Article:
Roald Dahl, famed conjurer of so many fantastic children’s tales, wrote “Grown-ups are complicated creatures, full of quirks and secrets.” I suppose there is some truth here. However, given the chance, I might amend the quote as follows—grown-ups are complicated creatures, full of hurried and contradictory messages. I cast no stones here, I am guilty of the same. It’s hard to be consistently on message as a parent (or a teacher for that matter) given all the craziness that comes with raising kids; it’s harder still at the end of a work day. I’ll come back to this point.
Years ago, early in my teaching career, I had the great fortune of working alongside a master teacher in a wonderful seaside Montessori school in Hawai’i. It was the kind of place where magic lived; where laughter, love, and learning were had in equal measure. One day, Mrs. Jane, as she was known to the kids, asked me if I understood what it was to see as a child. Until that moment I had never considered the question, not really. I was once small and had my recollections, but between the then of childhood and the now of my early professional career, I had lost the ability to perceive adults and the world as would a child. Mrs. Jane sensed this, and asked me to play along. I was directed to drop down onto my knees, to look and move around, and then to think about the classroom, the curriculum, and our colleagues from this vantage. Her point was profound, and she had more to share. Mrs. Jane then asked me to conceive of language, all the subtleties of expression, of posture and tone, of denotation and connotation, of implicit and explicit meaning, as might a child. She left me speechless, which you all know to be quite a feat!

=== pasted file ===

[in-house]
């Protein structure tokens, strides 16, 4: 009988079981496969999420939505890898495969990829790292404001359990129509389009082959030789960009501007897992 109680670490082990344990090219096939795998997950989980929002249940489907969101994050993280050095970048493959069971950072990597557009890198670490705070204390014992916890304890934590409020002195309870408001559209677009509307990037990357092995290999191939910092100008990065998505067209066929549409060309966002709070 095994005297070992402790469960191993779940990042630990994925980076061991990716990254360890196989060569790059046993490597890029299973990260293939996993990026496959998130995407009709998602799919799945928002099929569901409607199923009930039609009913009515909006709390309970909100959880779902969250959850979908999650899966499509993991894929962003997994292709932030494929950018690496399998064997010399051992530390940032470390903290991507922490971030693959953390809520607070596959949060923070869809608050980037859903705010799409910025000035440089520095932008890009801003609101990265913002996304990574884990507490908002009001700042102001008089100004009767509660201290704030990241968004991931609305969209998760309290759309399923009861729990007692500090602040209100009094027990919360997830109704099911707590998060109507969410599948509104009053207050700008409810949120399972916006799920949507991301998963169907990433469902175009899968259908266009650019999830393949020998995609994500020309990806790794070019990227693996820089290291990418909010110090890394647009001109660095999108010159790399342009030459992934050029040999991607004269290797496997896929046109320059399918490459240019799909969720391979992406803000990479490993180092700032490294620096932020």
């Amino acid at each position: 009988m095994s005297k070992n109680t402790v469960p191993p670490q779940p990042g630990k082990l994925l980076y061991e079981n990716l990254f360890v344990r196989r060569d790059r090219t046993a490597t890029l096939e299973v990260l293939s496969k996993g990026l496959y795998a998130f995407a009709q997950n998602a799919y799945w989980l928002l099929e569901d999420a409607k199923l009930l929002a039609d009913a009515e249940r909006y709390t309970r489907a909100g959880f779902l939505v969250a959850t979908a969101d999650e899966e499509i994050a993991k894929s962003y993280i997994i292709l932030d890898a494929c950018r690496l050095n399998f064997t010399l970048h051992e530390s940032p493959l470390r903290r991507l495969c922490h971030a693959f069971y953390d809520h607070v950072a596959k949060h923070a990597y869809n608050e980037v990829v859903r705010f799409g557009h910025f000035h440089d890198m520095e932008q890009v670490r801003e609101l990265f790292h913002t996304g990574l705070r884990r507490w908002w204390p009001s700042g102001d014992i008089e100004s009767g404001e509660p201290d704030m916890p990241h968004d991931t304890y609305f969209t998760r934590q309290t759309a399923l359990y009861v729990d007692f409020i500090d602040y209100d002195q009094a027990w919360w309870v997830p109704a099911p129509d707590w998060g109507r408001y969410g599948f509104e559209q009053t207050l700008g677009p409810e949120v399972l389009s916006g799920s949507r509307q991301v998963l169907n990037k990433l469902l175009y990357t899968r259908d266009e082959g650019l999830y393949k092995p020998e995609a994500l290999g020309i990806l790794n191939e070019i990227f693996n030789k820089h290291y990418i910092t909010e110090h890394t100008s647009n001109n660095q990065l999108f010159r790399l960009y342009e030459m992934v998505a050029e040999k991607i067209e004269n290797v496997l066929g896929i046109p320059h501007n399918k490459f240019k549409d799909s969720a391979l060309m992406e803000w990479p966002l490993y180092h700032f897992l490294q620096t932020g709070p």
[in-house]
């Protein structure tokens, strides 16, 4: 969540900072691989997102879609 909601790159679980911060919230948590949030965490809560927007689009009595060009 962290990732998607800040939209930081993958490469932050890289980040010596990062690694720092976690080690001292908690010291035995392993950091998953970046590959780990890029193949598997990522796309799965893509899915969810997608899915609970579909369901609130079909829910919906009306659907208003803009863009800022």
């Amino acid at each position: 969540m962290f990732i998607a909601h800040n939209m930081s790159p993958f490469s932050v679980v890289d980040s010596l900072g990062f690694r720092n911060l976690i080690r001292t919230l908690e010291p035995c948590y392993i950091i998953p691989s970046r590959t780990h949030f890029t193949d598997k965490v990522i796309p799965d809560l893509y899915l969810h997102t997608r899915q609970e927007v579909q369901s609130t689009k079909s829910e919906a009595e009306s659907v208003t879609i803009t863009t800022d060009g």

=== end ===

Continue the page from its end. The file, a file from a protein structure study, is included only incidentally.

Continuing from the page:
We see the world from above, while our children see it from a few feet below. We look down while they look up, and this is no small difference. We use the same words, more and less, but children understand these words through their context, not ours. While children are trying to work things out for themselves, they have the additional complication of making sense of our competing truths and admonishments. We are casual with our strongest words, those that communicate feelings and authority and values, assuming that children will get our meaning as intended. Often, this just isn’t the case. For children, concrete in their thinking well into their adolescence, contradictory messages, especially those that run afoul of our adult actions, are painfully hard to interpret. “Do as I say” makes a lot more sense to a child when we adults do as we say. Ahhh, and to my earlier point.
So just what are these messages that we mean to send to our children, and are they received as expected? If we tell our children that they must be respectful, then act in disrespectful ways, especially when they are there to see us undermine our own words in action and deed, we send an awfully problematic and potentially harmful message. If we say to them that they are accountable, then do not hold them to account, or worse, are visibly unaccountable before their very eyes, we risk undermining the values we intend to teach. Our children are always watching, always listening, always taking their cues from our words and behaviors.
Our children are indeed the living messages we send, those that outlive us, that they will teach to their children. This is our legacy, and our responsibility.
See you around campus.